Today's D Brief: WH to launch special Afghan evacuation; Russia’s new security strategy; Kristi Noem’s National Guard; From Iraq to an insurrection; And a bit more.
The White House is about to launch a new effort to evacuate Afghan special immigrant visa applicants. It’s going to be called “Operation Allied Refuge,” and administration officials are expected to speak about it publicly later today, Reuters reports.
Updating: The U.S. military has completed “more than 95% of the entire withdrawal process” in Afghanistan, the U.S. Central Command officials said in a statement Tuesday.
With that exit looming, key WH officials are soon headed to Uzbekistan, led by Assistant to the President for Homeland Security Dr. Elizabeth Sherwood-Randall, NSC Spokesperson Emily Horne said in a statement Wednesday morning.
Afghanistan’s president and America’s top Afghan envoy, Zalmay Khalilzad, will be there, too. And they’ll all be meeting with officials from Kazakhstan, Kyrgyz Republic, Tajikistan, and Turkmenistan. (Along with the Uzbeks, that ensemble is known in the U.S. State Department as the “C-5” countries.)
Leading the WH’s agenda: “[H]ow to promote peace, security, and development in Afghanistan, and advance shared regional security interests, including counterterrorism cooperation,” Horne said in her statement.
Guess who’s back in the U.S.A.? Former Afghan war commander, U.S. Army Gen. Austin Miller. He was greeted this morning at Joint Base Andrews by Defense Secretary Lloyd Austin and Joint Chiefs Chairman Army Gen. Mark Milley.
FWIW: Former President George W. Bush called the U.S. exit from Afghanistan a “mistake,” and said he thinks “Afghan women and girls are going to suffer unspeakable harm,” and that overall the consequences will be “unbelievably bad and sad.” That’s all from a recent interview with German broadcaster Deutsche Welle.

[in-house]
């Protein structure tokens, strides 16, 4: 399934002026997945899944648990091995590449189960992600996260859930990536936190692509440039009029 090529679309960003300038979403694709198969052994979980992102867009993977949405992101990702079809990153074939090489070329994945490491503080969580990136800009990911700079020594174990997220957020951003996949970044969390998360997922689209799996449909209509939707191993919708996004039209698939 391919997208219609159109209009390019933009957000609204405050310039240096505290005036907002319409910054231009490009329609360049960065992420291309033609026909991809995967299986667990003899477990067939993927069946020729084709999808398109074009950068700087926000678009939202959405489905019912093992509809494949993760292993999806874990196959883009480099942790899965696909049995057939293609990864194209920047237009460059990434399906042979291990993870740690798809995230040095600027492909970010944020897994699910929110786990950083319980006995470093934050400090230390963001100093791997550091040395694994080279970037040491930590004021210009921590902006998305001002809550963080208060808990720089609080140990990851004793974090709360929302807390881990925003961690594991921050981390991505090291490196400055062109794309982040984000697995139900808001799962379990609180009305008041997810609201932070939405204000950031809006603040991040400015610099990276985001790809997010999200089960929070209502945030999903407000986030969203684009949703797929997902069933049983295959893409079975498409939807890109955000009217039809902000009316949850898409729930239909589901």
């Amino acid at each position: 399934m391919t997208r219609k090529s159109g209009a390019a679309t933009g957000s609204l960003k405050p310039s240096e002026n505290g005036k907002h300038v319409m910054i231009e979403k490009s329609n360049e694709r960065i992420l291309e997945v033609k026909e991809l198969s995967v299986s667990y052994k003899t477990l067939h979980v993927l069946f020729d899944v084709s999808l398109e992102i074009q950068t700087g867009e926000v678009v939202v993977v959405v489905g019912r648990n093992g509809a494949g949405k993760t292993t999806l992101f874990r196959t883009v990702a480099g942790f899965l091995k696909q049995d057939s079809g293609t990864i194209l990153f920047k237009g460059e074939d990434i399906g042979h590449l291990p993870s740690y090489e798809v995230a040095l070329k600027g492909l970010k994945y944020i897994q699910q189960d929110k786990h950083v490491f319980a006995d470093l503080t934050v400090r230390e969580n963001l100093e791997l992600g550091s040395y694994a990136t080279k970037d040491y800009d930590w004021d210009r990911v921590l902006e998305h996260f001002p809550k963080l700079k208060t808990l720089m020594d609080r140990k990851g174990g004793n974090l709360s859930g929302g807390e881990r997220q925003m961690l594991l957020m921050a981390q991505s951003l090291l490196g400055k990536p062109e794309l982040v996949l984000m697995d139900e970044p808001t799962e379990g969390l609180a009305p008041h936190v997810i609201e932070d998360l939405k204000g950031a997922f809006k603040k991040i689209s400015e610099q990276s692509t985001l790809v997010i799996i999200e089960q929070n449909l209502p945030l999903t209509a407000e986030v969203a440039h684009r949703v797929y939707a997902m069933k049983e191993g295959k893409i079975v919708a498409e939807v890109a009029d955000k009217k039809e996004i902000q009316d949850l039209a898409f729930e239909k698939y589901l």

From the region: Nine Chinese and four Pakistani people were killed when their bus exploded en route to their job site at the Dasu Hydropower Project in the mountains of northeast Pakistan, which is one of China’s Belt and Road projects. At least 27 other people were also injured in the explosion, the Wall Street Journal reports from Islamabad. (The New York Times reports the Pakistani death toll at three, with 41 others wounded.)
“The force of the blast blew the bus off the road and into the ravine below,” local officials said. Pakistan’s foreign ministry released a statement sourcing it to “a mechanical failure resulting in leakage of gas that caused a blast.”
From Defense One
Reduce the Pentagon’s Dependence on China by Recharging US Battery, Electronics Industry // Jeffrey Nadaner: Congress can take several steps in the 2022 authorization bill.
Information Warfare Looms Larger in Russia’s New Security Strategy // Patrick Tucker: Kremlin’s first update in six years decries foreign influence, calls for more Russian info ops.
Kristi Noem’s National Guard Deployment Is America’s Future // Eric Schnurer, The Atlantic: The private sector has long been absorbing duties that belong to the government—and that pattern is intensifying.